NBC News will likely catch even more flack over the Tom Brokaw scandal after The New York Post reported female staffers have come forward and claimed the network forced them to sign a letter that defends the famed broadcaster.

Two former NBC employees and a freelance journalist have accused Brokaw of sexual harassment since last Thursday.

On Saturday, a letter came out in defense of Brokaw and had signatures from 60 NBC employees. These names included Mika Brzezinski, Rachel Maddow, Andrea Mitchell, and Maria Shriver. Deadline published the letter:

We are current and former colleagues of Tom’s, who have worked with him over a period spanning four decades. We are producers, correspondents, anchors, directors, executives, researchers, personal assistants, editors and technical staff.

Tom has treated each of us with fairness and respect. He has given each of us opportunities for advancement and championed our successes throughout our careers. As we have advanced across industries — news, publishing, law, business and government — Tom has been a valued source of counsel and support. We know him to be a man of tremendous decency and integrity.

Looks like not all the signees did so willingly, according to The New York Post:

One NBC News staffer said, “We felt forced to sign the letter supporting Brokaw. We had no choice, particularly the lower level staffers. The letter was being handed around the office and the unspoken threat was that if your name was not on it, there would be some repercussion down the road. Execs are watching to see who signed and who didn’t. This was all about coming out in force to protect NBC’s golden boy; the network’s reputation is tied to Brokaw . . . If more women come forward, that’s a big problem.”

Another insider said the powerful names on the letter could intimidate other victims. “When you have over 100 women like Andrea Mitchell signing a letter of support without knowing the facts, it’s pretty scary . . . The letter will have a chilling effect on other women coming forward.”

NBC News insisted the letter came about through “a purely grass-roots effort” and that “[M]anagement has played absolutely no role whatsoever.”

Yeah, well, The New York Post pointed out that “the letter was led by Goldman exec Liz Bowyer – who also happens to be a producer for Brokaw’s NBC doc unit and has worked on two of his books.”

Megyn Kelly has become one voice of reason at NBC on this subject. As these many females have defended Brokaw, she stressed that they remember “you don’t know what you don’t know.” Kelly accused late Fox News CEO Roger Ailes of sexual harassment and not everyone believed her. From The New York Post:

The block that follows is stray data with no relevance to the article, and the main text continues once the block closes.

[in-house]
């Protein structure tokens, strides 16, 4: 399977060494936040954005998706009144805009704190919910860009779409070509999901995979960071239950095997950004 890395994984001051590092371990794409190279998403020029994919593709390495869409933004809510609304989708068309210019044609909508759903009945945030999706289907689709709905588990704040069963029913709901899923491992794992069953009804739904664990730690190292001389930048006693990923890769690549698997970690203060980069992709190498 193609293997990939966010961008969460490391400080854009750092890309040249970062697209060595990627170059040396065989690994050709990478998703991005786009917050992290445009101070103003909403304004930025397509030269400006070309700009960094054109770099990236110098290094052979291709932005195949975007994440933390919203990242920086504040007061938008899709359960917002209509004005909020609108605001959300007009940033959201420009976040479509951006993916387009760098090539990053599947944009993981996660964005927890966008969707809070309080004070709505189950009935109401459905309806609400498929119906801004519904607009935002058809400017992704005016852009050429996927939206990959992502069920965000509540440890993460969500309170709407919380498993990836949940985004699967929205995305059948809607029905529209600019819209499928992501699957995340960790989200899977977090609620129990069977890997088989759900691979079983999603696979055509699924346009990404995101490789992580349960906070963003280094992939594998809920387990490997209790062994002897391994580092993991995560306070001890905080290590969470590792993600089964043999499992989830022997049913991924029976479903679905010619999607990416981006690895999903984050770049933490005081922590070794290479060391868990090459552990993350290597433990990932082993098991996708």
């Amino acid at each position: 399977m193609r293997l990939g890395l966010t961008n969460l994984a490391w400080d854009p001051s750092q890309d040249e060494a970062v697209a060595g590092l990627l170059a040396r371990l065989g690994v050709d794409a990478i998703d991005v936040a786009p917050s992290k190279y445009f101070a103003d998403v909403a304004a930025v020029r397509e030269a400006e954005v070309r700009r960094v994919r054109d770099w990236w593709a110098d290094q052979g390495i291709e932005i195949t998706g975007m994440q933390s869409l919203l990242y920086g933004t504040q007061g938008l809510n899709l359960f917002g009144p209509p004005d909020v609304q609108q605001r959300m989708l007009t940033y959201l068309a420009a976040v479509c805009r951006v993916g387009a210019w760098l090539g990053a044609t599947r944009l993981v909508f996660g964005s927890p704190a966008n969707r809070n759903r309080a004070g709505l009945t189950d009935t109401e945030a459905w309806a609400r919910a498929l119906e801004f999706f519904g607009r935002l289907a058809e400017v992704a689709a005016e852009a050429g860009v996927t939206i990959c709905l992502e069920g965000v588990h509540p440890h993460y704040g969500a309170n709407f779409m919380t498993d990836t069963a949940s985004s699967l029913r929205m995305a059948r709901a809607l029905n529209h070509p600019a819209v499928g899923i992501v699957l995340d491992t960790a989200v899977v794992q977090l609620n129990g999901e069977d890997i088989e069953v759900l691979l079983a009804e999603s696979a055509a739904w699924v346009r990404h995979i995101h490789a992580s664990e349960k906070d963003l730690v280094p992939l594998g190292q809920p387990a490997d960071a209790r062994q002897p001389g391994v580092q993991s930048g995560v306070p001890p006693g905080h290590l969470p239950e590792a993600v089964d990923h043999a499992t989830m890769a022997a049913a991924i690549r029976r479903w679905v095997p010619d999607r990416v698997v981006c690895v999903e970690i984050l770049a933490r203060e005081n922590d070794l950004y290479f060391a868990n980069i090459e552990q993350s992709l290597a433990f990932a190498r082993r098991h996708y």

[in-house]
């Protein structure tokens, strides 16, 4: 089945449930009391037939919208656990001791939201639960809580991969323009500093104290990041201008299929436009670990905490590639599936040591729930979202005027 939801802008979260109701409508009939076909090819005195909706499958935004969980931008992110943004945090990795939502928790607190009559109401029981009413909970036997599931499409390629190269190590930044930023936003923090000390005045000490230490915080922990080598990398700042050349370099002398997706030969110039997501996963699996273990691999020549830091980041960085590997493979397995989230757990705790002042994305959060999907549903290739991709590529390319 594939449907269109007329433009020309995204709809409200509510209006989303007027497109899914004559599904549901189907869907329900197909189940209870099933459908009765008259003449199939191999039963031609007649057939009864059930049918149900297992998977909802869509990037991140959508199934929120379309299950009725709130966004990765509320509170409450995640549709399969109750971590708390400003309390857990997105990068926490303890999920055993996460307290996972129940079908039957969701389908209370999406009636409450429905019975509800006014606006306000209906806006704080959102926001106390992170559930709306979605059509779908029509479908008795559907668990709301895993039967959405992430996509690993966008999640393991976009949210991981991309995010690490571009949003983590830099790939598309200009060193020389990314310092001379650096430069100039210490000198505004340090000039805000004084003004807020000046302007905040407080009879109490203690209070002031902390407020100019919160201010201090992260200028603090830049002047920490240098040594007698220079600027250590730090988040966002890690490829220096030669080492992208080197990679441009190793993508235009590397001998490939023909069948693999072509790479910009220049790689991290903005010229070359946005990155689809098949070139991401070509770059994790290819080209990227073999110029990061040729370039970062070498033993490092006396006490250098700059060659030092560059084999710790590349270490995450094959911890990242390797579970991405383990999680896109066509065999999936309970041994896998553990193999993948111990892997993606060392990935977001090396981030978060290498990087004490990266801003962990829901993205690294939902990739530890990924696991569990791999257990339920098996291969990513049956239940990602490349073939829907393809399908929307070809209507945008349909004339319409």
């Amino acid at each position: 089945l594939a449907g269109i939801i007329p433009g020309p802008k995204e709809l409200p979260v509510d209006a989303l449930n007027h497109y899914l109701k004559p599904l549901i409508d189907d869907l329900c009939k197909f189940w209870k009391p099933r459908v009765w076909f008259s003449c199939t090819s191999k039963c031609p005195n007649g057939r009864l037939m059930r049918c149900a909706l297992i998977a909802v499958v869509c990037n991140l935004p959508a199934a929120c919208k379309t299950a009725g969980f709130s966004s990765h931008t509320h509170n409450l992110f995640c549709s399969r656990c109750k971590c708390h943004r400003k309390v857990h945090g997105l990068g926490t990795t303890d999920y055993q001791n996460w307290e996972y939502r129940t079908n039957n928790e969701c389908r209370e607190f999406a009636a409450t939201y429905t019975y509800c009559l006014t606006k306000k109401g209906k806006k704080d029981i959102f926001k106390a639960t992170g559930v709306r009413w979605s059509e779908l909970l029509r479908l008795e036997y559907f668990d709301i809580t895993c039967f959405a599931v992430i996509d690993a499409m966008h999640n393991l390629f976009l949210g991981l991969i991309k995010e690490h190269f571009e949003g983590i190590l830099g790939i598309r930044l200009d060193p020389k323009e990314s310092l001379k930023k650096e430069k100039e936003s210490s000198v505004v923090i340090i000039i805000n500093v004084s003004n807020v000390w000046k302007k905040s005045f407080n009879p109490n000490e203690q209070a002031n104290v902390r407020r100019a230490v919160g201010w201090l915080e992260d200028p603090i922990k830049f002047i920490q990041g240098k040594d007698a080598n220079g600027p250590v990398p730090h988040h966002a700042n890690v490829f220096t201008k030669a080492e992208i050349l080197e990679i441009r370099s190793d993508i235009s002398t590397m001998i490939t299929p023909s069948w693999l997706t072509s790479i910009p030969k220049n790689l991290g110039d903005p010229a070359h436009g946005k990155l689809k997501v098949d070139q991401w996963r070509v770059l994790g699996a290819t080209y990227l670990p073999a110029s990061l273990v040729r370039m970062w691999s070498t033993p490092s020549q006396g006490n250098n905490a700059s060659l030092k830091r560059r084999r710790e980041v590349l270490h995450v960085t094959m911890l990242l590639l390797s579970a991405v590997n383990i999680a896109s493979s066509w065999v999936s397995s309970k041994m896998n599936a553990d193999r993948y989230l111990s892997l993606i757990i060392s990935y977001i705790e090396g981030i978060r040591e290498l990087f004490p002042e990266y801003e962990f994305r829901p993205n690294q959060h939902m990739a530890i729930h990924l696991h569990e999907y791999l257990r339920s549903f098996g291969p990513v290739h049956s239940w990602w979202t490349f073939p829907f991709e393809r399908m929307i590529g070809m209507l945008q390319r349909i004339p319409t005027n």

“It’s basically a character reference,” Kelly said. “And they’re saying, ‘For what it’s worth, my experience with him has always been honorable, and he’s always treated me well.’ And I understand that because when you love the person being under attack, you want to say, ‘This has been my experience.’”

“I will say that the same thing did happen at Fox,” Kelly said, referring to how there were those who defended Ailes, who resigned from his post in July 2016 amid a sexual harassment probe.

“And the truth is, you don’t know what you don’t know. And that’s not in any way to impugn Tom, who I love and who’s been so good to me. Just saying, you don’t know what you don’t know,” said Kelly.

Kelly continued, “What happens behind closed doors … we saw it at Fox News. We saw these women come out [in support] and I remember thinking, ‘You’re wrong. It happened to me, your statements are wrong and you’re gonna be proven wrong.’”

However, Kelly did note, “I don’t feel that here … I love Tom,” as she added, “I think [support] letters like that can be dicey.”

By the way, NBC News will not launch an investigation into the harassment allegations against Brokaw.

You know, I really thought NBC would change its course after the backlash it received when journalist Ronan Farrow revealed that those in power squashed his major expose on Harvey Weinstein.

Farrow wrote his explosive article at The New Yorker instead of NBC News, which left many wondering why. Farrow told Maddow:

“You would have to ask NBC and NBC executives about the details of that story,” Farrow said. “I’m not going to comment on any news organization’s story that they did or didn’t run.” He added, “I will say that over many years, many news organizations have circled this story and faced a great deal of pressure in doing so. And there are now reports emerging publicly about the kinds of pressure that news organizations face in this. And that is real.”

So Maddow got more specific: “NBC says that the story wasn’t publishable, that it wasn’t ready to go at the time that you brought it to them.”

With such a direct assertion, Farrow said “I walked into the door at The New Yorker with an explosively reportable piece that should have been public earlier. And immediately, obviously, The New Yorker recognized that.” He added “And it is not accurate to say that it was not reportable. In fact, there were multiple determinations that it was reportable at NBC.”


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